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Tenancy Disputes

Posted by PropertyDirectSG on September 17, 2017
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Tenancy DisputesTenancy Disputes may arise and are considered part and parcel of the property rental. It is a major source of irritation and financial damage, resulting in a court case that stretches for weeks or even months. It may even end up costing far more than the original damage done.

Hence, it is best to equip yourself with some knowledge so that you can save yourself from the headache arising out of tenancy disputes.

Below are a few scenarios of tenancy disputes:

 

Tenancy Disputes 1: Damages To The Property

This is, by far, the most common kind of disputes.

If you are a tenant, take note of any pre-existing damages. Ensure these are recorded and acknowledged in writing with pictures as proof through email or text. Ensure the landlord acknowledges it.

Inspect the house carefully for damages before agreeing to rent it. Sometimes, the landlords themselves are not aware of the damages, and might blame you for them later.

If you are a landlord, make the clause towards property damage clear. In most Tenancy Agreements (TA), the landlord pays up to a fixed amount for damages, after which the tenant is responsible for the rest (under Maintenace clause).

Make sure your tenant understands this policy before signing, so there will not be disputes later.

In the event that issues about damages still arise, here are what both sides can do:

To be fair, allow the tenant to find their own repair contractor. This will avoid the cost being jacked up on the landlord’s side.

Ask for a written description from the repair company on the possible cause of the damages. For example, state if the damage is due to fair wear and tear or it arises due to human negligence.

Lastly, the landlord can sue for breach of contract.

Either the tenant or the landlord can approach the Small Claims Tribunal (SCT) to mediate the matter.

 

Tenancy Disputes 2: Late payment of rent   

For the landlord

You, being the landlord, have the right to repossess the premise and forfeit the lease, if your tenant has not paid the rent (or any part of the rent owed) for at least 30 days.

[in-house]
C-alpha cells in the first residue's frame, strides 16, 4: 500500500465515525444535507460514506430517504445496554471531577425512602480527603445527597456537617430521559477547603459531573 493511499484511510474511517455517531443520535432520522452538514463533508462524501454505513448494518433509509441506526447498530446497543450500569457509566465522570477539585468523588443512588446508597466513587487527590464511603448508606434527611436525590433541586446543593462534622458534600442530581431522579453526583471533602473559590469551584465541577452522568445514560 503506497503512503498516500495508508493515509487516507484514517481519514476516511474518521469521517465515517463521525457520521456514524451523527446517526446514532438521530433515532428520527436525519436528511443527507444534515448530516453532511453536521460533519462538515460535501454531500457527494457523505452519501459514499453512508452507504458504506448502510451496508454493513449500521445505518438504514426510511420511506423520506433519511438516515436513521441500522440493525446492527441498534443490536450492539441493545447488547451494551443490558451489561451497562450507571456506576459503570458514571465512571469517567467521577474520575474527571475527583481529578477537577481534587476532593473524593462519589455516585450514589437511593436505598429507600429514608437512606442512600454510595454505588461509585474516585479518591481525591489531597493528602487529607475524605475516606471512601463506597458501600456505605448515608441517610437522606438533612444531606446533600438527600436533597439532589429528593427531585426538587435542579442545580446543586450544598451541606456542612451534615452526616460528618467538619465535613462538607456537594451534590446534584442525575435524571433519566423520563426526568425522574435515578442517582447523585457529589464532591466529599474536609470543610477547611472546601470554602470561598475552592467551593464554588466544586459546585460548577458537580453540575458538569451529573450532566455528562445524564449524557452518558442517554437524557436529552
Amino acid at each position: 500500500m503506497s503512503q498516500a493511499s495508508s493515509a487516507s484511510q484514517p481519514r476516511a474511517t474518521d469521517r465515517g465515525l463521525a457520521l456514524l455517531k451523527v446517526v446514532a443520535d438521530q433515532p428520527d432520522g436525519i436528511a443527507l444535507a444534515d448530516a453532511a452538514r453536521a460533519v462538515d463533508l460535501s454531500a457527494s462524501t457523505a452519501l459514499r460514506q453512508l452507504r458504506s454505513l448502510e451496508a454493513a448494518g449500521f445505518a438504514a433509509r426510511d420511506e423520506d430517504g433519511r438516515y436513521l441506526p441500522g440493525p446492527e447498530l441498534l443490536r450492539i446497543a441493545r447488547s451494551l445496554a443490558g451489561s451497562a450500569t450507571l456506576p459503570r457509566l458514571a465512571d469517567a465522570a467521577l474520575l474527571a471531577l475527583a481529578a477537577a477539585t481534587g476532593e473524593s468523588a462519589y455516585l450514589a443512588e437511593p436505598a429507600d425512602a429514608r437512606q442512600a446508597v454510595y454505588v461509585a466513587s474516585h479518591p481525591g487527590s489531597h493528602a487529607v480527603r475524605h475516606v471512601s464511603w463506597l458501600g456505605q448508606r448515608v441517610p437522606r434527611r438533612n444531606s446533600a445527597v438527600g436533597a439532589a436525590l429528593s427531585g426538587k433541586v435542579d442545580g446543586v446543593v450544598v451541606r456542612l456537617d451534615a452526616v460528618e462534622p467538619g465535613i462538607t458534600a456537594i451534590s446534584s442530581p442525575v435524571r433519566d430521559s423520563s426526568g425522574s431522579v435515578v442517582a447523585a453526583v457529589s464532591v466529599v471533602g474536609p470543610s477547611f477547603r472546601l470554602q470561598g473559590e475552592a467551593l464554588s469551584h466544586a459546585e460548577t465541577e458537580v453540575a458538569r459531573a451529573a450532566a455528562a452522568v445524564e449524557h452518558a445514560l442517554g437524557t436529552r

Bear in mind though, you cannot enter the house and seize your tenant’s belongings. In order to do this, you must first obtain a writ of distress.

For legal advice or seizing anything, you need to consult a law firm. Otherwise, you might be the one at the receiving end of the law.

 

For the tenant

You, being the tenant, need to take note that your landlord must send you a notice of demand for unpaid rent, before taking the steps to evict you. This must be sent to your address by registered mail and hand delivered to you.

As a tenant, it is always best for you to contact your landlord early if you think you might be late with your payment of the rent. Inform your landlord early for leniency. Your landlord may have a mortgage to pay and is accountable to the bank.

 

Tenancy Disputes 3: Illegal Subletting

For the landlord

Always check with your tenant who the occupiers are in the house, tally with the occupiers’ details and the monthly utilities bills. Through these, you can gauge if your tenant has sublet your property or not.

Illegal subletting is a breach of contract (unless it is specifically allowed under the TA). You can apply to the court to recover possession of the property.

 

For the tenant

If you have someone else who is not in the occupiers’ list staying with you at your rented place for a short period of time, you need to inform the landlord. This will avoid unnecessary misunderstanding.

If you happen to be the illegal subtenant, you would be evicted too. In the case that you have been misled or duped into such illegal arrangement without realizing it, you can see a lawyer about suing the person who illegally sublet the apartment to you.

To have a smooth deal in property rental, do your due homework as suggested in the article.

Happy renting!      

 

 

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